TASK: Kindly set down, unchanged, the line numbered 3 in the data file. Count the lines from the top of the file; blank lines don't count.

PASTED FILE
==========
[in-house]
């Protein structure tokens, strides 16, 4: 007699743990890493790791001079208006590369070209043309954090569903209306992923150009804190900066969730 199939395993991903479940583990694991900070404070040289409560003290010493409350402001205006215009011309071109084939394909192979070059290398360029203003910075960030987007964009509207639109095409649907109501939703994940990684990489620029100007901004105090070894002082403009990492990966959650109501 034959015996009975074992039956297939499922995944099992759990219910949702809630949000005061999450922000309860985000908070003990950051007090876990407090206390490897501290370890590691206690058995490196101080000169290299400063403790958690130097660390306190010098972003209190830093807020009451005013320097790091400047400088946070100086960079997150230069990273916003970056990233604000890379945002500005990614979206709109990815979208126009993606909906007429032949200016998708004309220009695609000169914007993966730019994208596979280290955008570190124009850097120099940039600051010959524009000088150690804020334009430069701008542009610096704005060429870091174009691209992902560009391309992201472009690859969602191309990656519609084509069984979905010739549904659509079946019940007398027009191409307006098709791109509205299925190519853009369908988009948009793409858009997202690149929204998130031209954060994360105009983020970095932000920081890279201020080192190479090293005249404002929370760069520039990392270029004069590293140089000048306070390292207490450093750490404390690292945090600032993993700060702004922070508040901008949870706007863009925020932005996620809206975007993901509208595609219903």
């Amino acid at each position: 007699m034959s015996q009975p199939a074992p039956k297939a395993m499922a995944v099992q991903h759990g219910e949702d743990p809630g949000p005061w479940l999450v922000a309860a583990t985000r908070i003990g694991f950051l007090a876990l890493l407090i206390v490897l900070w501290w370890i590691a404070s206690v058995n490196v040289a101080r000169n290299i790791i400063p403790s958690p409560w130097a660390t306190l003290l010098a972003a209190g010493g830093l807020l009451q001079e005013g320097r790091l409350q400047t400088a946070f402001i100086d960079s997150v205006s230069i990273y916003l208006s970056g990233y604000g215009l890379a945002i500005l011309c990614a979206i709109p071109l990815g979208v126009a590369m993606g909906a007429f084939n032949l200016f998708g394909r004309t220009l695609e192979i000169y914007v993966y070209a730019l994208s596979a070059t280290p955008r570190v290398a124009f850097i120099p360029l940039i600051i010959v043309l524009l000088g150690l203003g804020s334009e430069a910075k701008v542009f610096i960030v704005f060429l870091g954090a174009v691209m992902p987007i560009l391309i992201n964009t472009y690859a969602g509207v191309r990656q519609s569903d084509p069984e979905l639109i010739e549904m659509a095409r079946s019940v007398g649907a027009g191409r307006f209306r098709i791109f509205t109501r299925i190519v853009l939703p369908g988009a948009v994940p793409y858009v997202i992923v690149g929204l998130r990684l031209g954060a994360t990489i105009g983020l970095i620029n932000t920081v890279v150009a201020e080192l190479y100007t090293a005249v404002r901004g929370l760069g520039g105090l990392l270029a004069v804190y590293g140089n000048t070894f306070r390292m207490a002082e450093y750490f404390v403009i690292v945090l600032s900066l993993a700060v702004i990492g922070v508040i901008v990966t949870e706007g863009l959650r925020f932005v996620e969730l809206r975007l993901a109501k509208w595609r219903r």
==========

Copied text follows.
């Amino acid at each position: 007699m034959s015996q009975p199939a074992p039956k297939a395993m499922a995944v099992q991903h759990g219910e949702d743990p809630g949000p005061w479940l999450v922000a309860a583990t985000r908070i003990g694991f950051l007090a876990l890493l407090i206390v490897l900070w501290w370890i590691a404070s206690v058995n490196v040289a101080r000169n290299i790791i400063p403790s958690p409560w130097a660390t306190l003290l010098a972003a209190g010493g830093l807020l009451q001079e005013g320097r790091l409350q400047t400088a946070f402001i100086d960079s997150v205006s230069i990273y916003l208006s970056g990233y604000g215009l890379a945002i500005l011309c990614a979206i709109p071109l990815g979208v126009a590369m993606g909906a007429f084939n032949l200016f998708g394909r004309t220009l695609e192979i000169y914007v993966y070209a730019l994208s596979a070059t280290p955008r570190v290398a124009f850097i120099p360029l940039i600051i010959v043309l524009l000088g150690l203003g804020s334009e430069a910075k701008v542009f610096i960030v704005f060429l870091g954090a174009v691209m992902p987007i560009l391309i992201n964009t472009y690859a969602g509207v191309r990656q519609s569903d084509p069984e979905l639109i010739e549904m659509a095409r079946s019940v007398g649907a027009g191409r307006f209306r098709i791109f509205t109501r299925i190519v853009l939703p369908g988009a948009v994940p793409y858009v997202i992923v690149g929204l998130r990684l031209g954060a994360t990489i105009g983020l970095i620029n932000t920081v890279v150009a201020e080192l190479y100007t090293a005249v404002r901004g929370l760069g520039g105090l990392l270029a004069v804190y590293g140089n000048t070894f306070r390292m207490a002082e450093y750490f404390v403009i690292v945090l600032s900066l993993a700060v702004i990492g922070v508040i901008v990966t949870e706007g863009l959650r925020f932005v996620e969730l809206r975007l993901a109501k509208w595609r219903r």